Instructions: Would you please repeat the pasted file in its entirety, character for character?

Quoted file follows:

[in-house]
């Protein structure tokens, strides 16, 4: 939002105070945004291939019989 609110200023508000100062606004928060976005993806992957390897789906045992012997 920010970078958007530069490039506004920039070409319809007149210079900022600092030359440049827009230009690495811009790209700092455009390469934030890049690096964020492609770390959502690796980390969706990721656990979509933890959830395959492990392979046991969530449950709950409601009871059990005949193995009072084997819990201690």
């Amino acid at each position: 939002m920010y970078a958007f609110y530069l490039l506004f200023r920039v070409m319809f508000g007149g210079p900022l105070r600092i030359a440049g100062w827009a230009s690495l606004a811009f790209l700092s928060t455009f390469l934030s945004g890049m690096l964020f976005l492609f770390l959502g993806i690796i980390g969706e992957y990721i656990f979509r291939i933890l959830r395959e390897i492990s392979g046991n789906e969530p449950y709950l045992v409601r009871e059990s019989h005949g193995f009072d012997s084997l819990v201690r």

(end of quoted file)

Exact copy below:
[in-house]
């Protein structure tokens, strides 16, 4: 939002105070945004291939019989 609110200023508000100062606004928060976005993806992957390897789906045992012997 920010970078958007530069490039506004920039070409319809007149210079900022600092030359440049827009230009690495811009790209700092455009390469934030890049690096964020492609770390959502690796980390969706990721656990979509933890959830395959492990392979046991969530449950709950409601009871059990005949193995009072084997819990201690």
């Amino acid at each position: 939002m920010y970078a958007f609110y530069l490039l506004f200023r920039v070409m319809f508000g007149g210079p900022l105070r600092i030359a440049g100062w827009a230009s690495l606004a811009f790209l700092s928060t455009f390469l934030s945004g890049m690096l964020f976005l492609f770390l959502g993806i690796i980390g969706e992957y990721i656990f979509r291939i933890l959830r395959e390897i492990s392979g046991n789906e969530p449950y709950l045992v409601r009871e059990s019989h005949g193995f009072d012997s084997l819990v201690r």